The Privateersman (A Poor Man at the Gate Series Book 1)

BOOK: The Privateersman (A Poor Man at the Gate Series Book 1)
6.27Mb size Format: txt, pdf, ePub



Book One: A Poor
at the Gate Series



Listed Publisher


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or present the author's own interpretation, based on research and study.

2013 by Andrew Wareham

Rights Reserved

UK English Spellings and
Word Usage



Young Tom Andrews, a small-time smuggler in Dorset,
escapes the hangman’s noose only to find himself shanghaied onto a privateering
ship. The ship plunders its way across the Caribbean, before he and crewmate, part
Carib freeman, Joseph, flee to America carrying illicitly obtained booty. They
prosper in the vile corruptness of New York - a town destined to be on the
losing side in the Revolutionary War. Betrayed and forced to return to England,
they seek riches in the early industrial boom. Their shady deals and dubious
acquisitions in coal, iron and cotton yield great wealth. Tom relishes the money,
but also secretly yearns for love and social acceptance. His hopes rise on
meeting the beautiful daughter of an impoverished aristocrat.


Author’s Note:
I have written
and punctuated
The Privateersman
in a style
reflecting English usage in novels of the Georgian period, when typically,
sentences were much longer than they are in modern English.
Editor’s Note:
Andrew’s book was written,
produced and edited in the UK where some of the spellings and word usage vary
slightly from U.S. English.


Book One: A Poor
at the Gate Series

Chapter One


Running, never stopping, a slow trot most of the
time, a little faster where the fields were open and he might be seen; it was
easier not to think when you were moving, not to remember the blood and the
screams and the smell of a man’s guts opened and spilling out of his belly; pushing
on and on, never a backwards look, choosing always the quickest, flattest path,
left or right as was convenient to avoid villages or isolated farmhouses,
making sure only that he never turned back on himself. Eyes wide open and his
head turning from side to side, watching to spot every piece of cover in case
he might need to hide, ears straining for the beat of hooves behind him – he
would have a minute at best from the first sound, time to conceal himself, to
hide from the searchers beating every bush or die. They would be angry, their
mates’ blood still wet on their boots, in no mood to take prisoners – discovery
would be followed by a slashing sabre however high your hands might be.

He had to make some miles first, then he could
decide where he should go – somewhere far away, a great distance eventually,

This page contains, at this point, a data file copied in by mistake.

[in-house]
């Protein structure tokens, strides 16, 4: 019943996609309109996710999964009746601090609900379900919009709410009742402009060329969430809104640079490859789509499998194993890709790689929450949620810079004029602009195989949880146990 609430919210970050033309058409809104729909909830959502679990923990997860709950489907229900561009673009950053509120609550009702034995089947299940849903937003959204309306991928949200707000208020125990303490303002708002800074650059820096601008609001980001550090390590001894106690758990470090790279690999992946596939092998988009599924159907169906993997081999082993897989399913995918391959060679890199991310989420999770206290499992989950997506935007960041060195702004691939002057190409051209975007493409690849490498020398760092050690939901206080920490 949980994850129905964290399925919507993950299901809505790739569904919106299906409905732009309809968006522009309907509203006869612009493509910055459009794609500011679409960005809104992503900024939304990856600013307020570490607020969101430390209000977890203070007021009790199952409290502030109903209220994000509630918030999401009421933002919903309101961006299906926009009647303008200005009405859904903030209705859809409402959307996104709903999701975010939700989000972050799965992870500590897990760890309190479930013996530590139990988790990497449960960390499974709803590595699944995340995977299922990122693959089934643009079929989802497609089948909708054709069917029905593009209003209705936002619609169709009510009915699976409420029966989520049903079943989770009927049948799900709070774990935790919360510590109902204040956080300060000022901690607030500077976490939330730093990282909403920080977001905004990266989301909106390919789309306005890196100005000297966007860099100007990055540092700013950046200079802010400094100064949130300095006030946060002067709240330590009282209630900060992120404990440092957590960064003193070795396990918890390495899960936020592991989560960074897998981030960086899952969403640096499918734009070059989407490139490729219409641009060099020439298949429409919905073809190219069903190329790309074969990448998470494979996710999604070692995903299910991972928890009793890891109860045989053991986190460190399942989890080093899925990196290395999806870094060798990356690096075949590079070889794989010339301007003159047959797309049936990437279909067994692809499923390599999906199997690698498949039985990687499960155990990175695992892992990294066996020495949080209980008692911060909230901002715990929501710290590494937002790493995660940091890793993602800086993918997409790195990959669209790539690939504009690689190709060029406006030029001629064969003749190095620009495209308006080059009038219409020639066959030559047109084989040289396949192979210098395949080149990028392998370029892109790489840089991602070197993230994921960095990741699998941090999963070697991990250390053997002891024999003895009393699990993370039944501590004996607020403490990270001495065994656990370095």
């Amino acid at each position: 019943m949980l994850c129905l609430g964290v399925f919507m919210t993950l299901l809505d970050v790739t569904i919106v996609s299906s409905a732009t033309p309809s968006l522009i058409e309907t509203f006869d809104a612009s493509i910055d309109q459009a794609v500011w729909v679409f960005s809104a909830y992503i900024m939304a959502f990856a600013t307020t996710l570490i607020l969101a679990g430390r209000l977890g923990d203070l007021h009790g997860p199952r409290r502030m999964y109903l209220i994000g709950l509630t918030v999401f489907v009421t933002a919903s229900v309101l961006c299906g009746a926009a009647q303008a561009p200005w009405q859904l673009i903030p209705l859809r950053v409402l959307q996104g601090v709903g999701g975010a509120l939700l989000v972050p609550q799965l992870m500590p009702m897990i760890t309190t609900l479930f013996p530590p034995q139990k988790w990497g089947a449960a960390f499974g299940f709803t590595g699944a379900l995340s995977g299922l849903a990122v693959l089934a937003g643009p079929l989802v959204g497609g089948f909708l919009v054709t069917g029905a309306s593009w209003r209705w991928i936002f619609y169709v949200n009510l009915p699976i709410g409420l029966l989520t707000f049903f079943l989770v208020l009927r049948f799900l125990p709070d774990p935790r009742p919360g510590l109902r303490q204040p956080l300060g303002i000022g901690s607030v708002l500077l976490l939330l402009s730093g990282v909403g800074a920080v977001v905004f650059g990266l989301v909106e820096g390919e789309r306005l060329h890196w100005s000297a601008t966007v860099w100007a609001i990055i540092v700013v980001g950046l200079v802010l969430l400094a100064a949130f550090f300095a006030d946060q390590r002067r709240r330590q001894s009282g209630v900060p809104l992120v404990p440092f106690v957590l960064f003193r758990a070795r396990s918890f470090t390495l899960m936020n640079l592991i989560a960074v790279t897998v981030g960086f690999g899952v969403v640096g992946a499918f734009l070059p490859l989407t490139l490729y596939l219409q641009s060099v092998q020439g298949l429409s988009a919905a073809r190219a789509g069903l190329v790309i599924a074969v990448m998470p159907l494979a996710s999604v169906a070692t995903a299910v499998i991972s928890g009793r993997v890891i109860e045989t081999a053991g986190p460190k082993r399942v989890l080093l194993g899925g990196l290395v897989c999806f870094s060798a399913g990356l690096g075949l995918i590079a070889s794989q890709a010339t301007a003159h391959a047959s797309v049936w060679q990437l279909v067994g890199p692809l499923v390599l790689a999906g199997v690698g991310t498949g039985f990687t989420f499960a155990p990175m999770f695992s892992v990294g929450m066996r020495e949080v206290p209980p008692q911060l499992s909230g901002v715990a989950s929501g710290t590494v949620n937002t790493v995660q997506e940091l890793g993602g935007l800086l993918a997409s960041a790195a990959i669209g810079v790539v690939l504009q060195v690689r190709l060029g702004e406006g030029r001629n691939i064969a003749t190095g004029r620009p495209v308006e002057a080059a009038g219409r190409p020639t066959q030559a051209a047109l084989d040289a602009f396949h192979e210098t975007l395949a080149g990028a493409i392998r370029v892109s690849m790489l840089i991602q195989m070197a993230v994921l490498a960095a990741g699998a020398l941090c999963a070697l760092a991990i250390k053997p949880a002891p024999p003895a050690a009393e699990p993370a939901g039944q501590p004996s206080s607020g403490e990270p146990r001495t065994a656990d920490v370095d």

but he had to make for a mid-way point, somewhere to get himself together, to
become inconspicuous. He was a coastal man, known as such, so it made sense to
head straight inland in the beginning, but he would have to get back to a port,
to some place where he would not stand out. He could not hide himself in a
farming village, never having walked behind a plough or dug a ditch or swung a
scythe in his short life – he would stick out like a sore thumb on a farm. Make
towards Yeovil for the hours of darkness and then he would have to turn east or
west, back to the sea, but only after a day’s sleep; he was tired now, two days
of hard sailing followed by the ambush on landing, the energy-sapping fight and
the panicked, immediate flight had exhausted him. You didn’t get to run much on
a fishing boat; you built muscles in chest and arms from the ropes and nets,
and the occasional loading in a French port, but you would not run for more
than thirty foot at most, and his legs were passing that message to him. No
matter, if he was to live then he must push a little harder, force himself not
to stop till the first dawn and sun enough to see what he was doing when he
chose a place to lay up.

He found an area of old woodland just before full
light, down in a shallow valley bottom, mostly blackthorn with bracken and
brambles under it, good cover, impassable to a horse. He worked his way out of
sight, swearing as the briars snagged his skin, heaved bracken fronds up into a
nest and disappeared from view, head and shoulders covered by his old leather
jerkin in case of rain; he fell asleep quickly, his bruises aching, worrying
and grieving his dad, but not enough to defeat the exhaustion and keep him

He was hungry and thirsty when he stirred in
mid-afternoon; there was nothing to be done about the hunger, that would have
to be put up with, but he could hear a small stream a few yards away. He
sneaked through the little coppice, low to the ground, looking around nervously
– there could be children playing or out gathering firewood, this would be just
the place to pick up sticks for kindling, the ground was always dry under the
thick tangle of blackthorn. The woodland filled the little valley but he could
just see the hillsides through the branches, chalk downs, the one empty, the
other running a flock of sheep – never a shepherd in sight, he would be up high
where he could watch over everything without having to walk too far, but his
dogs would check out any movement that might be threatening. He found the
stream, saw that it ran clear over a bed of gravel; no cattle and no village
within sight, with any luck the water would be safe; he had no choice, in any
case, he had to drink. He tasted a handful cautiously, there was no taint and
he could see half-inch long minnows swimming nearby - no fish in foul water,
not as a rule. He drank his fill, knowing that if it was bad then his chance of
escape was gone – if the spotted sickness did not kill him directly, he would
be laid up for a month, with no food or shelter, dying slowly unless he showed